There’s always something fun about a lower-brow B-horror movie coming out during the summer to give audiences a little escapism without the added pressures of a $150 million budget or previous movies demanding comparisons. Directed by Alexandra Aja — who has already had his share of summer B-movie fun with 2010’s Piranha 3D — and produced by Sam Raimi (The Evil Dead), Crawl has every potential of being the bad kind one of these movies. When it frequently makes efforts to elevates itself above just being a tongue-in-cheek monster movie, you wonder whether going into it with lowered expectations helped… or maybe it really is a decent movie?

Kaya Scodelario (The Maze Runner movies) is Haley Keller, a competitive swimmer at the University of Florida – the “Gators,” no less! – who fears for the safety of her father (Barry Pepper) when a Category 5 hurricane is heading his way. She finds him almost comatose in the basement of their old house with an alligator circling, but the water being dumped by the hurricane makes things progressively worse as Haley and her father are trapped there.

It’s a pretty simple premise, one that allows Aja to create incredible amounts of tension as well as throwing more than a few jump scares at the audience, but it’s definitely better than your average Syfy Channel killer animal movie.

Much of that comes down to the filmmaker’s commendable motive to bring more depth to the two central characters rather than merely introducing them as eventual alligator fodder. There are plenty of other characters chomped to bits by the movie’s terrifyingly lifelike gators, and the movie offers more than a few gory kills to sate the bloodlust of those merely looking for that sort of thing, too.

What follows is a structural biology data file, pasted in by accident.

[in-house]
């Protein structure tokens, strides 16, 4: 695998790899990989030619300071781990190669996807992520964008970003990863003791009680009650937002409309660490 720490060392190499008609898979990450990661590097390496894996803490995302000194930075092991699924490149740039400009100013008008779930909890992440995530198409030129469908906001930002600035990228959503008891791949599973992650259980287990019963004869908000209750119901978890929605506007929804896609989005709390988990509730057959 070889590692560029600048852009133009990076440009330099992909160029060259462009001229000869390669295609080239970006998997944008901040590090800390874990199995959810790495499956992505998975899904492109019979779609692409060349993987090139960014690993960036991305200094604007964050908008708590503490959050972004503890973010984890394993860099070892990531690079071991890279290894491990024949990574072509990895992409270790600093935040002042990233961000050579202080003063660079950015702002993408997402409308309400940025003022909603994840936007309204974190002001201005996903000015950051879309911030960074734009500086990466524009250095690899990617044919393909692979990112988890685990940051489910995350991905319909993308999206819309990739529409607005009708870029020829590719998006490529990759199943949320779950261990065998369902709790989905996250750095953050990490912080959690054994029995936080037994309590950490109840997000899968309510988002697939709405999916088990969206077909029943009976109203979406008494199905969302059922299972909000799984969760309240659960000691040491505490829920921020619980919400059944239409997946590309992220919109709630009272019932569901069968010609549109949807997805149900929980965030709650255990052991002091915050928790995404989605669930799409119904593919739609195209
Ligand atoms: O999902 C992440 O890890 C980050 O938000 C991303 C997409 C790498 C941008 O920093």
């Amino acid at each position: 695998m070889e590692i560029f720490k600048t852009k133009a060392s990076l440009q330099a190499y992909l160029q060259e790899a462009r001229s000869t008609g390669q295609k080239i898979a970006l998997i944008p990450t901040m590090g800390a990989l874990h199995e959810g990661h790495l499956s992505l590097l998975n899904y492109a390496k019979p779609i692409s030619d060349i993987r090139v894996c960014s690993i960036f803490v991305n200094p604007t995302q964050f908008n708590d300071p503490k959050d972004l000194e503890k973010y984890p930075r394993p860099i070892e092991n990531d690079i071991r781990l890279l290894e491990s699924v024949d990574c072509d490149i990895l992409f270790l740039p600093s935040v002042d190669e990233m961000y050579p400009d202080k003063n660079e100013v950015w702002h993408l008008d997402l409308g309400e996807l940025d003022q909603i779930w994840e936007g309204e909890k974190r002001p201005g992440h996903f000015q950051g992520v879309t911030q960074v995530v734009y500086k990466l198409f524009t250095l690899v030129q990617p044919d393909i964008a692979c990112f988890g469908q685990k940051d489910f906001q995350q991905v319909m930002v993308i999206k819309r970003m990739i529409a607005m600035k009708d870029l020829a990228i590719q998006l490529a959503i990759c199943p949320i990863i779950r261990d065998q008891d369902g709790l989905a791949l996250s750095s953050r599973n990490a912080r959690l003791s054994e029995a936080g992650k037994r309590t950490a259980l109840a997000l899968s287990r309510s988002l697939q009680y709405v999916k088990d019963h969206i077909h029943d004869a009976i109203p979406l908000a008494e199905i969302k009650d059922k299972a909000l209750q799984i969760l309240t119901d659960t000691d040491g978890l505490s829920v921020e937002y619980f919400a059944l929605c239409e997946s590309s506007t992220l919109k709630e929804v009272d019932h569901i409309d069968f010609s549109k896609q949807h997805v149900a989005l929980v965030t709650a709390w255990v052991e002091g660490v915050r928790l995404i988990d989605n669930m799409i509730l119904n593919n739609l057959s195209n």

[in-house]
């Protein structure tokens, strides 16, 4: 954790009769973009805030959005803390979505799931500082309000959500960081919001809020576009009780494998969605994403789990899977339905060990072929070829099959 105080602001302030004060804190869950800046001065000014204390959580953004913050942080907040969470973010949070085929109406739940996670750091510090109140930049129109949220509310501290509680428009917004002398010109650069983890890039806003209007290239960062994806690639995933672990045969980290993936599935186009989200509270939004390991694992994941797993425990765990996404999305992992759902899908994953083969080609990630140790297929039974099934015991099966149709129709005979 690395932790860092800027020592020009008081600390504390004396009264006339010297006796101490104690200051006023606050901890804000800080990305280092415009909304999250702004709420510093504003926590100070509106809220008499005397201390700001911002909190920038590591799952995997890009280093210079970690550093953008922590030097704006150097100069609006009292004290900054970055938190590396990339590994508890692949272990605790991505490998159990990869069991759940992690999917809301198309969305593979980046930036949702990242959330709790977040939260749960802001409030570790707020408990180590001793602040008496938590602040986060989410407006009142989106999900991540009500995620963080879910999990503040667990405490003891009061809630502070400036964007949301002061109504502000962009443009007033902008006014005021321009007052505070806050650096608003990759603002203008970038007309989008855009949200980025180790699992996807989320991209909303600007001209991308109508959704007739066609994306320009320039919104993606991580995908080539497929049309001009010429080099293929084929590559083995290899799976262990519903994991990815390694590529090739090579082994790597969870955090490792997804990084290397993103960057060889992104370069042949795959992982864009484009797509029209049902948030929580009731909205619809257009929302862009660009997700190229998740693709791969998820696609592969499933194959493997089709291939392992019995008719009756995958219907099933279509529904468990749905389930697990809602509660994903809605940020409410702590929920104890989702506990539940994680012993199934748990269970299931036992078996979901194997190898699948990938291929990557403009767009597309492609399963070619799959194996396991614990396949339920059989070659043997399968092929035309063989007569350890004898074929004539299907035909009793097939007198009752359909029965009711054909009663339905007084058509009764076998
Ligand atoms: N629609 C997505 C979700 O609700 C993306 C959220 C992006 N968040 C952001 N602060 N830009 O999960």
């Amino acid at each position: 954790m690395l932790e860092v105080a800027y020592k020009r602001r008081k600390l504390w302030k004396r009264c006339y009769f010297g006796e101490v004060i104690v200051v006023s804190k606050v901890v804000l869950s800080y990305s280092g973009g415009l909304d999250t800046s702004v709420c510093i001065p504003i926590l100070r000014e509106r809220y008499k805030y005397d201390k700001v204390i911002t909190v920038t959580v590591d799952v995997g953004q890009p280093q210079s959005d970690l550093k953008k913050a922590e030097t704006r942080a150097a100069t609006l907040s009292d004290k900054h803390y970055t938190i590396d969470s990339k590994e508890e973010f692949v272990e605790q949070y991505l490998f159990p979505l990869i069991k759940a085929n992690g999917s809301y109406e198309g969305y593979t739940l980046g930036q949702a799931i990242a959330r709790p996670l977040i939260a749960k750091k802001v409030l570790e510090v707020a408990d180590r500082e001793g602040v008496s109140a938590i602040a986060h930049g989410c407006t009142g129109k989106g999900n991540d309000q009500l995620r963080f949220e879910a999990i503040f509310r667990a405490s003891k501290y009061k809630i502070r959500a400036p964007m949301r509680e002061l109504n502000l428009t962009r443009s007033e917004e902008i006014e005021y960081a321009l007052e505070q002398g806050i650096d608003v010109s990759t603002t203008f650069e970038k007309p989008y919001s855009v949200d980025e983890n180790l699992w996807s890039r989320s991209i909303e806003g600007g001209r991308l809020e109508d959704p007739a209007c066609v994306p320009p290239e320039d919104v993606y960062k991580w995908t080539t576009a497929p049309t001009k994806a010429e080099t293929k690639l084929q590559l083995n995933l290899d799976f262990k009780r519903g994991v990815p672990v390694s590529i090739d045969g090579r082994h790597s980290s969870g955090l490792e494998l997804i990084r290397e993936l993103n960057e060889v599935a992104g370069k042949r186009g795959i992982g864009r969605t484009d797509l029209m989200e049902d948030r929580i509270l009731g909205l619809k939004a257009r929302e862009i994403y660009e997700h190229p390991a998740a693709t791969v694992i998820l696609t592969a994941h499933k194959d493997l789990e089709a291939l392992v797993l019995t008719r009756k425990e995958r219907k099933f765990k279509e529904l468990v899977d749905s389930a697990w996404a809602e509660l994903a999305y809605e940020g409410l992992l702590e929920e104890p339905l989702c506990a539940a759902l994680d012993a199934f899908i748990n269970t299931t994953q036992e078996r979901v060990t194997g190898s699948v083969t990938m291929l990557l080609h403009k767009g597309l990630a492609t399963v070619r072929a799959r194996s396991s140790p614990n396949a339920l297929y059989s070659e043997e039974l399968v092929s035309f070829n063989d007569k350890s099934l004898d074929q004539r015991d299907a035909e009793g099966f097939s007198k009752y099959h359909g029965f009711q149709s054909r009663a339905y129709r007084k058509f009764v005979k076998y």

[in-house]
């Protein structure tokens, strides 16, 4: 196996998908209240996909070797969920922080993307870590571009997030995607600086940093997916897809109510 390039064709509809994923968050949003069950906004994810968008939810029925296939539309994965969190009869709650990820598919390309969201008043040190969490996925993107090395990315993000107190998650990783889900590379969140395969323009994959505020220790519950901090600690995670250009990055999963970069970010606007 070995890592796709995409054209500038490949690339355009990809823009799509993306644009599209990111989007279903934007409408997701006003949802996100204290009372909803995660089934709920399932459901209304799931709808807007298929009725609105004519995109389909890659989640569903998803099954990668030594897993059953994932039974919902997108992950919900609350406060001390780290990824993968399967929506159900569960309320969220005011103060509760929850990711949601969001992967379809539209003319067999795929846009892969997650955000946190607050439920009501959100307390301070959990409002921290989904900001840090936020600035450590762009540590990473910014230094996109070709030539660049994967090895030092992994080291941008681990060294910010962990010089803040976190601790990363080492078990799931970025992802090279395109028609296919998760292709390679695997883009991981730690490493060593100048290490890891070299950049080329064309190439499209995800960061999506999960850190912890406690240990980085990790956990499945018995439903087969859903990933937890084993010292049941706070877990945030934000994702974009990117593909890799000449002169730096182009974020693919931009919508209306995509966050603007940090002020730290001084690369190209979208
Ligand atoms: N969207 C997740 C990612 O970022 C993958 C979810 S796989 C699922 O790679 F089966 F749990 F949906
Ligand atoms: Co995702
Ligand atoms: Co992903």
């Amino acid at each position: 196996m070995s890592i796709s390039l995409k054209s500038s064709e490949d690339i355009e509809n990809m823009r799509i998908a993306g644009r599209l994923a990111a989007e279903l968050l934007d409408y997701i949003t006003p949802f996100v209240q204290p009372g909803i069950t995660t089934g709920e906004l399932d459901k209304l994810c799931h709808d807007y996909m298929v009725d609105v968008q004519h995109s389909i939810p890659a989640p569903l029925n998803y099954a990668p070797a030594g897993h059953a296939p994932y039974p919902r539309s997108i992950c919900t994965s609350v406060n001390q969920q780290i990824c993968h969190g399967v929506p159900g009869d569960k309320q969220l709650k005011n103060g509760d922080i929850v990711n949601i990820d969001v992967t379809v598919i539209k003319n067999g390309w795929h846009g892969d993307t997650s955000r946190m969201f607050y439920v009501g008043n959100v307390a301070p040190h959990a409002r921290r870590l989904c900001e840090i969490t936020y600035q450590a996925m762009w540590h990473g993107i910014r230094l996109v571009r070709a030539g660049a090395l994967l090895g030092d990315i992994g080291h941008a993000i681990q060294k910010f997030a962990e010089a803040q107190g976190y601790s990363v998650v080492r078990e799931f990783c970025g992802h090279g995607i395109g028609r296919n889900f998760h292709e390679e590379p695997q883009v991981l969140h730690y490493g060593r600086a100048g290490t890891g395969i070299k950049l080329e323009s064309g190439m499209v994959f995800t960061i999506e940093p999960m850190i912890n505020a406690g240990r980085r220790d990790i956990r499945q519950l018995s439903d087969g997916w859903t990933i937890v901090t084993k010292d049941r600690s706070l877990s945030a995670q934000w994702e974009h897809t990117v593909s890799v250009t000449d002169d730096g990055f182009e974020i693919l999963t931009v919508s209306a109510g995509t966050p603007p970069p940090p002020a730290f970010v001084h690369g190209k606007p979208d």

Crawl
Paramount Pictures

Crawl might owe more to recent shark movies like 47 Meters Down or Deep Blue Sea than it does to Jaws or actual giant alligator movies. Having seen a couple spectacularly bad alligator movies over the years, Crawl does seem to be better than the breed generally warrants. Part of that might come from the fact that it’s as much a disaster survival movie with the gators just adding another level of fear. In that respect, Crawl reminded me of 2016’s Don’t Breathe, also produced by Raimi, in that it works despite mostly taking place in a single location with just two actors.

Written by Michael and Shawn Rasmussen, the script isn’t that spectacular, but it doesn’t really need to be either. Having two solid actors bringing the characters to life goes far in adding to the illusion of these CG gators being a constant menace. It isn’t a light movie with any amount of humor – okay, having Kaley drive past a nearby “Alligator Farm” on her way to find her father is an amusing bit of foreshadowing — but humor also wouldn’t necessarily be appropriate either. Much of the drama outside of the danger comes from this tight bond between father and daughter and how they need to endure the elements to get past their family issues.

Aja’s team, particularly the production and art design crew, does a great job creating the location, whether it’s the flooded basement or the surrounding storm-washed area. The visual FX aren’t as transparent as we’ve seen in other movies, but even the parts that look like they were obviously filmed on a set gives the movie a throwback style that can still be appreciated. And yet, there’s a realism to the movie that makes one think that this could easily be based on something that really happened.

While Crawl is thankfully short at 90 minutes, it certainly has room to be longer without necessarily needing to be. Basically, it’s the type of movie that tends to be appreciated in the summer when you’re looking for some excuse to get out of the heat and humidity, and no one should feel even remotely guilty about enjoying it for that reason alone.

RATING: 7/10

 

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